The Science Conflict: Should a 21st Century Scientist Believe in God?

A recent debate held at the University of Waterloo, sponsored by Campus Crusade for Christ and the Atheists, Agnostics and Free Thinkers Society of Waterloo.


Anonymous said...

Science will always triumph over a myth.

TheJaytheist said...

So, this man's deity is so concerned that his bull will mate that he helps the guy in a tug-o-war with it, but he doesn't help those children that are being tortured for being witches?

This man's god has the power to bring a child's dead rabbits back to life, but doesn't seem to care about another child's dead parents?

What an idiot.

Anonymous said...

Something resurrected a child’s dead bunny rabbits and suppressed the raging hormones of a raging bull…. therefore Ganesha the elephant headed God of India created the universe. You can Google Ganesha yourself to prove that he and his love for you is real. And yet that Christian debater gives thanks to some despotic tribal desert god of the Middle East. It makes Ganesha so sad. : (

Scientists need to stop letting Biblists get away with this huge leap from questioning a scientific theory to a ridiculous leap to “therefore the Hebrew desert god , is Lord and creator of the Universe and his book the Holy Bible is therefore inerrant. If you are a scientist, its time to get specific. Please try using a more specific term like “Bible God” or “Hebrew God” or “Allah of the Koran” EVERY time you debate religionists of any brand. Don’t allow the gullible in the audience to default to some vague general possibility of a creative force that we might call God for convenience.

Its time to stopping talking about a general “ God “ when we mean Bible God, a brutal vicious tribal god violently imposed on uneducated oppressed desert dwellers. . He/ It is a creation of the crime lords and their preisthoods of that region to control others under penalty of death. In any scientific debate or dialog, be clear what god you are talking about. The Bible god of Christians was created by the early Catholic preisthood using the Hebrew god and Hebrew god is way too Nazi for me.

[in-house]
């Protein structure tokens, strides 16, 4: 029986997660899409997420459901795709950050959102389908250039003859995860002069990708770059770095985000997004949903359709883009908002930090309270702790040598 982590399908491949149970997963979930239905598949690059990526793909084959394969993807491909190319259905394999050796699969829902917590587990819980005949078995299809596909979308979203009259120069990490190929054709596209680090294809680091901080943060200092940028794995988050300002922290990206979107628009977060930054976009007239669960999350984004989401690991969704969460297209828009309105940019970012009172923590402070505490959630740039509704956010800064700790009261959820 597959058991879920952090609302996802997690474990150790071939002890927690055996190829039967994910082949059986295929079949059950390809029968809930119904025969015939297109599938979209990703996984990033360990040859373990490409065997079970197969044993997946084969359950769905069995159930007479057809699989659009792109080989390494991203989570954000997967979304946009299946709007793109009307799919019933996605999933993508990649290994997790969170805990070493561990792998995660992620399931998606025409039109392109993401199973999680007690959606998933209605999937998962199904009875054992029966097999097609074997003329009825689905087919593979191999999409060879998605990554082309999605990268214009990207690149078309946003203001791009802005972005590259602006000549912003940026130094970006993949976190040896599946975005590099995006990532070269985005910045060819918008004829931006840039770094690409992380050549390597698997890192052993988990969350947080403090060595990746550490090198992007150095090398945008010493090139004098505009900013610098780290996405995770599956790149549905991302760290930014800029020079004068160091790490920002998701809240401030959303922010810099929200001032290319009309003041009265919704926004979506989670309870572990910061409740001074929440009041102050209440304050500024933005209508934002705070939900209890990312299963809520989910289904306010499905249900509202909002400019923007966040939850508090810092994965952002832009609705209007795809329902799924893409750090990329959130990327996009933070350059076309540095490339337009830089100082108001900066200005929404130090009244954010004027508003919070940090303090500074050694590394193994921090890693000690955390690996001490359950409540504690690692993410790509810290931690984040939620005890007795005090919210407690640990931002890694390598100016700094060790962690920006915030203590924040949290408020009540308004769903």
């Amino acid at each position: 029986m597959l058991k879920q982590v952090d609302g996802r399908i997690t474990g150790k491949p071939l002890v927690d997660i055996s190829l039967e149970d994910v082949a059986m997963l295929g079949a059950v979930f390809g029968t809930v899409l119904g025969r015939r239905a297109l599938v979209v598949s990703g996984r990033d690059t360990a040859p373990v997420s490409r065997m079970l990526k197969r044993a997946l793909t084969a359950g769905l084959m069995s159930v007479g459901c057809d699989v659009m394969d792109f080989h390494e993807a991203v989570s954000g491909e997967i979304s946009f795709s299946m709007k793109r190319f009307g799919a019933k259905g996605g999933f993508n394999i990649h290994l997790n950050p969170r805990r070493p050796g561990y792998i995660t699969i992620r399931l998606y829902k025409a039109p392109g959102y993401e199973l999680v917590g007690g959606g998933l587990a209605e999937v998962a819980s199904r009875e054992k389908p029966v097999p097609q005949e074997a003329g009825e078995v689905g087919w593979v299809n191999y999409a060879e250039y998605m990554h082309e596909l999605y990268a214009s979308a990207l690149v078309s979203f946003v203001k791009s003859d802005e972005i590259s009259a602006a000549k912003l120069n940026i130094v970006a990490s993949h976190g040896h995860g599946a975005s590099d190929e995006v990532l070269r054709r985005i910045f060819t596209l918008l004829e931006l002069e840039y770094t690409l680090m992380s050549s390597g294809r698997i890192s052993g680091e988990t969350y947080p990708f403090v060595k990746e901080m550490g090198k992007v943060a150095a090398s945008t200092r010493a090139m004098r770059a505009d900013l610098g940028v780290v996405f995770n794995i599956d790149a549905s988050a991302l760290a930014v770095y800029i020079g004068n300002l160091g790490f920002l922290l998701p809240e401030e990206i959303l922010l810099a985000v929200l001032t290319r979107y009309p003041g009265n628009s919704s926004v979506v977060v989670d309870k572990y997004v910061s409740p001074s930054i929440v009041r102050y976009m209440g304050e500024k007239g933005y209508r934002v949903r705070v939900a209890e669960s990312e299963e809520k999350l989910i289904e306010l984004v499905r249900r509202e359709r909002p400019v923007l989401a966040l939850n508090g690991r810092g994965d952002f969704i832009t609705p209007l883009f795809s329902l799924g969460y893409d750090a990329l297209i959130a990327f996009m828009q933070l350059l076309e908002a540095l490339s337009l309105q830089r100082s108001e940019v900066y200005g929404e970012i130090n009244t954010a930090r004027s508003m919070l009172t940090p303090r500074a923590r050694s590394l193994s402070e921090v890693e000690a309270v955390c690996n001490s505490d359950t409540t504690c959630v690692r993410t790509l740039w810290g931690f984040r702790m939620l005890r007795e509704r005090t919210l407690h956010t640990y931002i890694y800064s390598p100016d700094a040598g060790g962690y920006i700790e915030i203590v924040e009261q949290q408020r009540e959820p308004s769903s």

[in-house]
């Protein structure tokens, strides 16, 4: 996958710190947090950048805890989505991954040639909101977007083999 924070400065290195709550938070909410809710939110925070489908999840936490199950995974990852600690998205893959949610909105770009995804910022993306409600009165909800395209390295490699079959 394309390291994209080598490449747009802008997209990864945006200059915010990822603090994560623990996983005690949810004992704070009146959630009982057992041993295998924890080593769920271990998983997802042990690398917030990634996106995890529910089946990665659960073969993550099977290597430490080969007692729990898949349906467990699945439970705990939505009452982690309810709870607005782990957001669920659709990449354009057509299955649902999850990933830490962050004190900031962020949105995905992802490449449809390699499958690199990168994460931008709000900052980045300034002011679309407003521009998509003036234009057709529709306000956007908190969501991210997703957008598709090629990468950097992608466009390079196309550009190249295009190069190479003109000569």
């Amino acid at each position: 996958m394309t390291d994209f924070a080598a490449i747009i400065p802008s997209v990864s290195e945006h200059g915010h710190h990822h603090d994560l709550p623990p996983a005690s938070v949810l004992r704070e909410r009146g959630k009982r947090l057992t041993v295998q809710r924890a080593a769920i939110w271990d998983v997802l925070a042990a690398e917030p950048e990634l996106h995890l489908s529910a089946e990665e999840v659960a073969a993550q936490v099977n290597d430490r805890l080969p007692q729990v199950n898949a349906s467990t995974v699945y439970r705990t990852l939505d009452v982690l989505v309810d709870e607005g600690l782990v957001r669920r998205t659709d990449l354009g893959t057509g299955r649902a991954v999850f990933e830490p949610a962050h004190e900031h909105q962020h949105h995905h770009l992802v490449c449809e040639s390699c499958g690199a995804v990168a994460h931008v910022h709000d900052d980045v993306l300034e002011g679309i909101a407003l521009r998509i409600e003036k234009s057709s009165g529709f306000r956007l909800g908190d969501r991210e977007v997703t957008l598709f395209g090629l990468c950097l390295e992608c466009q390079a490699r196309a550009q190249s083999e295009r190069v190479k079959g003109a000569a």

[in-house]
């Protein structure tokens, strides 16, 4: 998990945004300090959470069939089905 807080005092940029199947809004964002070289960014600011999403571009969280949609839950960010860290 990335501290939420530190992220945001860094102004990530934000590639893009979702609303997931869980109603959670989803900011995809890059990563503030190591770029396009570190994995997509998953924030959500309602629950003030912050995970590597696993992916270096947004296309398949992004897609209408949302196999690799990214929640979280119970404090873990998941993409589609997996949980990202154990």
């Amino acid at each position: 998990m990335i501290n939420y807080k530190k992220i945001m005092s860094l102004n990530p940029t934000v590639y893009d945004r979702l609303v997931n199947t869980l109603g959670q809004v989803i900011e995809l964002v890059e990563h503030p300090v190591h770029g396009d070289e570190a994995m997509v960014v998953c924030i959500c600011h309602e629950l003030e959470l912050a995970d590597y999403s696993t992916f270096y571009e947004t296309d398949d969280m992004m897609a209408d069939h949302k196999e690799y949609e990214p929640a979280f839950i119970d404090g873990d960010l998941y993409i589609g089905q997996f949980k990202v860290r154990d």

WhateverLolaWants said...

ex judeo catholic,

Bravo! I'm tired of that leap too. It's not so troubling to me if one believes in a general god, but when they insist that "something extraordinary happened, therefore the Bible-god exists and everything in the Bible is true", they should be called out on it and questioned profusely.

AtheistToothFairy said...

That was a long debate video to watch, but in any case, here's my comments.

I also had to laugh about this magical sky-god taking care of the small-stuff, like dead pet rabbits and a horny bull, but obviously feeling it's just fine and dandy to ignore things like small children dying painful deaths etc..
I'm fairly sure we all can point to some unusual event in our lives that seemed a bit extraordinary, without invoking a god to explain it.

At first I didn't know who-was-who when this video began, and while you later realize the xtian is speaking first, he does AT FIRST sound like he might be the scientist here.

What gave his god-agenda away to me, was when he started talking about probabilities of certain biological things occurring. This is a most common ploy of creationist, where they form some hypothesis that places fantastic odds against something happening, therefore trying to prove their god must have done it instead.
Of course, it's a rare day when they don't twist the facts to make those probability numbers greatly support their god faith.
In one case here, the xtian talks about the chances of a complete '"cell" coming about, but naturally leaves out all the intermediary 'evolutionary' steps, in order to achieve a vastly larger number in his favor.

The xtian debater here loves to say "As a Scientist", when referring to himself.

I think most scientist would have a goal of making new discoveries and/or confirming them.
This so called xtian 'scientist' seems to have one primary goal. That goal being, to cherry pick pieces of knowledge or twist facts around, in order to support some woo-woo biblical creature being responsible for the entire universe. He's not out to discover anything new for the scientific community, as most other scientists do. In fact, he's out to disprove anything of science that would discount a need for his creator god.